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Sealed beam units, one pair had dip, one main. Another car had one pair
of combined with a separate pair of mains. Dips were always switched
off when mains were on.
My present car is a four headlight xenon job, but the dips remain on
I think when I saw twin-headlight cars in the 70s with their main beams on,
all four headlights were lit, so I presume one pair of lights had twin
filament dip/main and the other pair had just main. I don't remember seeing
cars where one pair of lights went out when the other came on.
I think most of the cars that I've owned in the last 20 years have kept the
dipped filament on when the beam is on.
What was the main reason that cars changed from sealed beam to replaceable
bulb in fixed reflector? My mum's Renault 6s and my dad's later Citroen GS
in the 1970s used bulbs, but his Hillman Hunters and his Ford Sierra used
sealed beam. Maybe bulbs started out as a French (or other European) thing,
and British cars carried on for longer with sealed beam.
I well remember my first P6 Rover - a Mk1 3500. Standard Lucas 5 3/4
sealed beams. Dips were 37 watt and pathetic. Far worse than a standard
Lucas 7" sealed beam.
Changed them to Cibie halogen units which at 55 watt were a big
improvment. Had to re-wire, so the dips stayed on with main beam.
Later, twin filament halogen bulbs became available. And with those you
could run both filaments at the same time. Arranged them so main beam had
all 8 filaments running. Half a kilowatt of light. ;-)
Had a switch so dips were either two or four filaments.
*When the going gets tough, the tough take a coffee break *
Dave Plowman firstname.lastname@example.org London SW
On Wed, 20 May 2020 13:03:57 +0100, Dave Plowman (News) wrote:
When the (not road legal :)) 90/100W halogen conversion bulbs became
available I rigged up a relay system for my car to fit them.
I also rigged up a relay to disengage the fog light when the ignition was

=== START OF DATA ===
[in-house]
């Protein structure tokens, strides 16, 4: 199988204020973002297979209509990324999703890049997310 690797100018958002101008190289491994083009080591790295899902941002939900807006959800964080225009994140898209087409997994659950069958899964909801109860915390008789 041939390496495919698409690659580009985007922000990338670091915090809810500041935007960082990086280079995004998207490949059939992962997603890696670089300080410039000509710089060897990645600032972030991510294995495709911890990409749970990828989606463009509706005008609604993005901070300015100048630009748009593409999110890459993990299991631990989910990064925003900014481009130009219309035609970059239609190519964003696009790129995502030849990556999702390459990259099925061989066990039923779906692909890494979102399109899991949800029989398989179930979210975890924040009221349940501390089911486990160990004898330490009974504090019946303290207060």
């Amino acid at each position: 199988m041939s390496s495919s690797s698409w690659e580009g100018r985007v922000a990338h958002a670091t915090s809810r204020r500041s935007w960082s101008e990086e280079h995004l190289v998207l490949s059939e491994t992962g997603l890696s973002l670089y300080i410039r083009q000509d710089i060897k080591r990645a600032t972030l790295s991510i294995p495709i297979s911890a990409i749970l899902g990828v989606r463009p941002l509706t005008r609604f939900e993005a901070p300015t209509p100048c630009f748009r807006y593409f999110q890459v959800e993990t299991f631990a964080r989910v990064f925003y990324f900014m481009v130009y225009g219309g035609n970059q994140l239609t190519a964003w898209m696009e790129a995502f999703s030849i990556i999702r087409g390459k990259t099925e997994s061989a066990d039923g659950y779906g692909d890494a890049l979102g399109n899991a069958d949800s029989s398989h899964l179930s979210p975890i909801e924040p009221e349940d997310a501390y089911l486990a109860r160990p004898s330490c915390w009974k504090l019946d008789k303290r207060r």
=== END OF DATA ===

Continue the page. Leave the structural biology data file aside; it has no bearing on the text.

off, since it seemed beyond the wit of manufacturers :)
On Wed, 20 May 2020 16:46:47 +0100, Dave Plowman (News) wrote:
Dunno ? But I rigged up a relay that once energised fed it's own primary
so the foglight stayed on as long as the ignition was on. Ignition off,
foglight off, and needed to be switched on again. Made it impossible to
accidentally leave it on. (I frigged the foglight switch to remove the
lock, so it was just push-to-make ...)
That was 25 years ago ...
Thinking of modifying the behaviour of switches, my dad modified the
cigarette lighter (none of us smoke) so it make a simple latching switch.
And he wired it in series with the ignition switch as a crude anti-theft
device. This was in the 1970s. I imagine today's car thieves would find a
way round that :-( I remember he got my grandpa to turn a steel disc which
had the same profile as the cigarette lighter element so the contacts would
still hold it in the "in" position. He had to remember to reverse the
changes when he sold the car!
Yes. My latest car has H7 twin filament bulb and H7 single filament, in
separate housings within the headlamp/sidelight/driving light/indicator
cluster. I'm sure the dipped filament remains alight when the high beam is
Yes, just checked. There is a difference between headlights on at light
switch (when main beam is both dipped and main filament) and headlamps being
flashed with light switch off (which is only main beam filament).
But older cars with sealed beams or H4 bulbs seemed to turn the dipped
filament off when the main beam was turned on - which meant that *both*
filaments (dip and beam) were constantly being switched on and off as each
oncoming car approached (dip the headlights) and went past (back to default
state of high beam). I wonder if keeping the dipped filament on all the time
was done partly to reduce the thermal shock of it being turned on and off
all the time, as well as the more obvious advantage of providing a bit more
I always wondered why sealed beam lights became so common, given the much
higher replacement cost and the much larger object to carry around as a
spare. I suppose there was one less variable in getting the headlamp
alignment correct, in that filament was always in exactly the same place in
relation to the reflector, rather than there being a bit of variation if the
bulb wasn't perfectly seated in the reflector housing. I always wonder
whether I should get my alignment checked after changing a bulb, because of
seating variations between bulb and reflector.
Embarrassing admission. After having my car 12 years, I discovered that it
has an extra set of lights for daylight running lights, which were turned
off at a menu on the dashboard. These are dimmer-than-dipped filament bulbs
in a separate housing, rather than LED: my car is probably just too old for
LED technology to be bright enough, so they used filament.
I think happened, when halogen lamps came along.
It began with ordinary bulbs, then along came sealed beams - which
improved massively on separate bulbs, then halogen bulbs (brighter,
whiter) demanded separate reflectors and lens again. They couldn't make
halogen work in a sealed beam unit.
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